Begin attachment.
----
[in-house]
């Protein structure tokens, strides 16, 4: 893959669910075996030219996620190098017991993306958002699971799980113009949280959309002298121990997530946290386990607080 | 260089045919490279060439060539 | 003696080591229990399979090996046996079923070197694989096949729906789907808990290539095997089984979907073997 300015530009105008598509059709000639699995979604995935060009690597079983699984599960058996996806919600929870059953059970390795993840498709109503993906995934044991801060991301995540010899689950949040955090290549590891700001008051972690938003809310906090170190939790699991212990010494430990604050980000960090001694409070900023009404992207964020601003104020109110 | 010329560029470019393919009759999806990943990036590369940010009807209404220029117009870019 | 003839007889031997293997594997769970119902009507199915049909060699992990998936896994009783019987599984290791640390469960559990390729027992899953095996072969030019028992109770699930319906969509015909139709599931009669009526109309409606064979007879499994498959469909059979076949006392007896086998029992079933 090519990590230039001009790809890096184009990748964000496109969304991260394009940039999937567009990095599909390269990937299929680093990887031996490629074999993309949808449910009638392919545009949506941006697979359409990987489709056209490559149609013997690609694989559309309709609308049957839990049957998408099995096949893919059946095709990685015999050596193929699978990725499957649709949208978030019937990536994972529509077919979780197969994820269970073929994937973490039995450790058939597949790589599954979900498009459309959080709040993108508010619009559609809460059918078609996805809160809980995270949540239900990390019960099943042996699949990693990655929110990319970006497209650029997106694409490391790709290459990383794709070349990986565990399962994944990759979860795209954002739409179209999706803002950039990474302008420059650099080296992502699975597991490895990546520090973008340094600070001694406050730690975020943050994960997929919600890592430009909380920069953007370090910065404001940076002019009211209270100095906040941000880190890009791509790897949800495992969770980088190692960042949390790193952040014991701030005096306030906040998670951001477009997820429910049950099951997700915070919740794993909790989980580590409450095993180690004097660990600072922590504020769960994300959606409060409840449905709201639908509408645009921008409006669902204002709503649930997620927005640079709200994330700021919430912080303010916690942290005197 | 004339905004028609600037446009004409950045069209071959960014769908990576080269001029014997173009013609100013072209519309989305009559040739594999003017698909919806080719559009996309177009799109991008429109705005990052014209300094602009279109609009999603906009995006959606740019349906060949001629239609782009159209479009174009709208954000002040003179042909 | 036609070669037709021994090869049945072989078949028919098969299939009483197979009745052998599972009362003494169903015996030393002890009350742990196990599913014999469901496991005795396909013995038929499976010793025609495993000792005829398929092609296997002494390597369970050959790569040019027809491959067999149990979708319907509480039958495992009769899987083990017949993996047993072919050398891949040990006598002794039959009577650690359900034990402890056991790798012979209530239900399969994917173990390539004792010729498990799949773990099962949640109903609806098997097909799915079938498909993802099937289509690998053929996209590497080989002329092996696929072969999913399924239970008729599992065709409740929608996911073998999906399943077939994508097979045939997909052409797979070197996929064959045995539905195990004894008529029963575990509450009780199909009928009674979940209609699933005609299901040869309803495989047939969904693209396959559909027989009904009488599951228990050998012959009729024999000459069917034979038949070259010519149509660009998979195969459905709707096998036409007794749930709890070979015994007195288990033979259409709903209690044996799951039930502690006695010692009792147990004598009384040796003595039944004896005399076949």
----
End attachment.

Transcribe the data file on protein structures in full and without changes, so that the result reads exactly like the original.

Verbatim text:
[in-house]
């Protein structure tokens, strides 16, 4: 893959669910075996030219996620190098017991993306958002699971799980113009949280959309002298121990997530946290386990607080 | 260089045919490279060439060539 | 003696080591229990399979090996046996079923070197694989096949729906789907808990290539095997089984979907073997 300015530009105008598509059709000639699995979604995935060009690597079983699984599960058996996806919600929870059953059970390795993840498709109503993906995934044991801060991301995540010899689950949040955090290549590891700001008051972690938003809310906090170190939790699991212990010494430990604050980000960090001694409070900023009404992207964020601003104020109110 | 010329560029470019393919009759999806990943990036590369940010009807209404220029117009870019 | 003839007889031997293997594997769970119902009507199915049909060699992990998936896994009783019987599984290791640390469960559990390729027992899953095996072969030019028992109770699930319906969509015909139709599931009669009526109309409606064979007879499994498959469909059979076949006392007896086998029992079933 090519990590230039001009790809890096184009990748964000496109969304991260394009940039999937567009990095599909390269990937299929680093990887031996490629074999993309949808449910009638392919545009949506941006697979359409990987489709056209490559149609013997690609694989559309309709609308049957839990049957998408099995096949893919059946095709990685015999050596193929699978990725499957649709949208978030019937990536994972529509077919979780197969994820269970073929994937973490039995450790058939597949790589599954979900498009459309959080709040993108508010619009559609809460059918078609996805809160809980995270949540239900990390019960099943042996699949990693990655929110990319970006497209650029997106694409490391790709290459990383794709070349990986565990399962994944990759979860795209954002739409179209999706803002950039990474302008420059650099080296992502699975597991490895990546520090973008340094600070001694406050730690975020943050994960997929919600890592430009909380920069953007370090910065404001940076002019009211209270100095906040941000880190890009791509790897949800495992969770980088190692960042949390790193952040014991701030005096306030906040998670951001477009997820429910049950099951997700915070919740794993909790989980580590409450095993180690004097660990600072922590504020769960994300959606409060409840449905709201639908509408645009921008409006669902204002709503649930997620927005640079709200994330700021919430912080303010916690942290005197 | 004339905004028609600037446009004409950045069209071959960014769908990576080269001029014997173009013609100013072209519309989305009559040739594999003017698909919806080719559009996309177009799109991008429109705005990052014209300094602009279109609009999603906009995006959606740019349906060949001629239609782009159209479009174009709208954000002040003179042909 | 036609070669037709021994090869049945072989078949028919098969299939009483197979009745052998599972009362003494169903015996030393002890009350742990196990599913014999469901496991005795396909013995038929499976010793025609495993000792005829398929092609296997002494390597369970050959790569040019027809491959067999149990979708319907509480039958495992009769899987083990017949993996047993072919050398891949040990006598002794039959009577650690359900034990402890056991790798012979209530239900399969994917173990390539004792010729498990799949773990099962949640109903609806098997097909799915079938498909993802099937289509690998053929996209590497080989002329092996696929072969999913399924239970008729599992065709409740929608996911073998999906399943077939994508097979045939997909052409797979070197996929064959045995539905195990004894008529029963575990509450009780199909009928009674979940209609699933005609299901040869309803495989047939969904693209396959559909027989009904009488599951228990050998012959009729024999000459069917034979038949070259010519149509660009998979195969459905709707096998036409007794749930709890070979015994007195288990033979259409709903209690044996799951039930502690006695010692009792147990004598009384040796003595039944004896005399076949």